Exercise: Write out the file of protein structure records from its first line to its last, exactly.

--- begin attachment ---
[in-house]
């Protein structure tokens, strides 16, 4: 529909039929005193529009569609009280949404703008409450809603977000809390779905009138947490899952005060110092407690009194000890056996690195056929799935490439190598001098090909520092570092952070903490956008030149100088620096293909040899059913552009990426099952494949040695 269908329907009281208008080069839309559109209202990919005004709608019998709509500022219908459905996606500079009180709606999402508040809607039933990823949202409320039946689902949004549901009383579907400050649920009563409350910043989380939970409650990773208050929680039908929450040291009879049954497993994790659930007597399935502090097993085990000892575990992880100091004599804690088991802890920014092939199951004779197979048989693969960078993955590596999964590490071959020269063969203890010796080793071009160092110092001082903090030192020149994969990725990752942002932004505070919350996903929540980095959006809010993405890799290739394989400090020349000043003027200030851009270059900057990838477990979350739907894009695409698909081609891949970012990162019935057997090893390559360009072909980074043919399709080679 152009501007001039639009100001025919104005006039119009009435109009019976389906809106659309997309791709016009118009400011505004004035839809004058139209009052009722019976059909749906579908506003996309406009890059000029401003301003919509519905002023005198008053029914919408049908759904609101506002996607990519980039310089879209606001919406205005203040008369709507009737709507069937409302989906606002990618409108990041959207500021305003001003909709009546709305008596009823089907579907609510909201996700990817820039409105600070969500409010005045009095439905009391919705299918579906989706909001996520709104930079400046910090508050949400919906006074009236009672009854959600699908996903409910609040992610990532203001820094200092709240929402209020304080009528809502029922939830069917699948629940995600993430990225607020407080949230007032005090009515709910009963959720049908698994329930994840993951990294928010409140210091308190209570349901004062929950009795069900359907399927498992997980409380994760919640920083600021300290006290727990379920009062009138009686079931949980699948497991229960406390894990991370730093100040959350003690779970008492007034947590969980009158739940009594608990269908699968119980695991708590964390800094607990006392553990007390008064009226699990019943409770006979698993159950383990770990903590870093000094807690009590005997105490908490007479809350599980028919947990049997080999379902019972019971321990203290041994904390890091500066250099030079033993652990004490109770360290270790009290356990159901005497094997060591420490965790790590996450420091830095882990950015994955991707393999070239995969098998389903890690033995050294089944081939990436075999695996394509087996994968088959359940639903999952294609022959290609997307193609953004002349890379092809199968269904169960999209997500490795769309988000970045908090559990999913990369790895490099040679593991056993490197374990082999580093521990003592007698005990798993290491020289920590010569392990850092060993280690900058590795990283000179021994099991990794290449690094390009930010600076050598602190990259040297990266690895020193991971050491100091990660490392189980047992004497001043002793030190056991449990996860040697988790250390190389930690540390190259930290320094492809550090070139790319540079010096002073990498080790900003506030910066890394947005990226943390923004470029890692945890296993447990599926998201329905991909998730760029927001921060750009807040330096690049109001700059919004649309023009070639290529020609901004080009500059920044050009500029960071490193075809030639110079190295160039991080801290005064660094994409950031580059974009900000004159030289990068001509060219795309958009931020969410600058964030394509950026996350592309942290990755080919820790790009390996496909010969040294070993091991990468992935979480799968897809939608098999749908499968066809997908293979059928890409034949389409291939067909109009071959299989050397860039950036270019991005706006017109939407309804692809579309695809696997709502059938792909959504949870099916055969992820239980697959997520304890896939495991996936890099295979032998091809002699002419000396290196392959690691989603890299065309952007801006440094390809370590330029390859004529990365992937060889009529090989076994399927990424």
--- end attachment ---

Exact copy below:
[in-house]
């Protein structure tokens, strides 16, 4: 529909039929005193529009569609009280949404703008409450809603977000809390779905009138947490899952005060110092407690009194000890056996690195056929799935490439190598001098090909520092570092952070903490956008030149100088620096293909040899059913552009990426099952494949040695 269908329907009281208008080069839309559109209202990919005004709608019998709509500022219908459905996606500079009180709606999402508040809607039933990823949202409320039946689902949004549901009383579907400050649920009563409350910043989380939970409650990773208050929680039908929450040291009879049954497993994790659930007597399935502090097993085990000892575990992880100091004599804690088991802890920014092939199951004779197979048989693969960078993955590596999964590490071959020269063969203890010796080793071009160092110092001082903090030192020149994969990725990752942002932004505070919350996903929540980095959006809010993405890799290739394989400090020349000043003027200030851009270059900057990838477990979350739907894009695409698909081609891949970012990162019935057997090893390559360009072909980074043919399709080679 152009501007001039639009100001025919104005006039119009009435109009019976389906809106659309997309791709016009118009400011505004004035839809004058139209009052009722019976059909749906579908506003996309406009890059000029401003301003919509519905002023005198008053029914919408049908759904609101506002996607990519980039310089879209606001919406205005203040008369709507009737709507069937409302989906606002990618409108990041959207500021305003001003909709009546709305008596009823089907579907609510909201996700990817820039409105600070969500409010005045009095439905009391919705299918579906989706909001996520709104930079400046910090508050949400919906006074009236009672009854959600699908996903409910609040992610990532203001820094200092709240929402209020304080009528809502029922939830069917699948629940995600993430990225607020407080949230007032005090009515709910009963959720049908698994329930994840993951990294928010409140210091308190209570349901004062929950009795069900359907399927498992997980409380994760919640920083600021300290006290727990379920009062009138009686079931949980699948497991229960406390894990991370730093100040959350003690779970008492007034947590969980009158739940009594608990269908699968119980695991708590964390800094607990006392553990007390008064009226699990019943409770006979698993159950383990770990903590870093000094807690009590005997105490908490007479809350599980028919947990049997080999379902019972019971321990203290041994904390890091500066250099030079033993652990004490109770360290270790009290356990159901005497094997060591420490965790790590996450420091830095882990950015994955991707393999070239995969098998389903890690033995050294089944081939990436075999695996394509087996994968088959359940639903999952294609022959290609997307193609953004002349890379092809199968269904169960999209997500490795769309988000970045908090559990999913990369790895490099040679593991056993490197374990082999580093521990003592007698005990798993290491020289920590010569392990850092060993280690900058590795990283000179021994099991990794290449690094390009930010600076050598602190990259040297990266690895020193991971050491100091990660490392189980047992004497001043002793030190056991449990996860040697988790250390190389930690540390190259930290320094492809550090070139790319540079010096002073990498080790900003506030910066890394947005990226943390923004470029890692945890296993447990599926998201329905991909998730760029927001921060750009807040330096690049109001700059919004649309023009070639290529020609901004080009500059920044050009500029960071490193075809030639110079190295160039991080801290005064660094994409950031580059974009900000004159030289990068001509060219795309958009931020969410600058964030394509950026996350592309942290990755080919820790790009390996496909010969040294070993091991990468992935979480799968897809939608098999749908499968066809997908293979059928890409034949389409291939067909109009071959299989050397860039950036270019991005706006017109939407309804692809579309695809696997709502059938792909959504949870099916055969992820239980697959997520304890896939495991996936890099295979032998091809002699002419000396290196392959690691989603890299065309952007801006440094390809370590330029390859004529990365992937060889009529090989076994399927990424």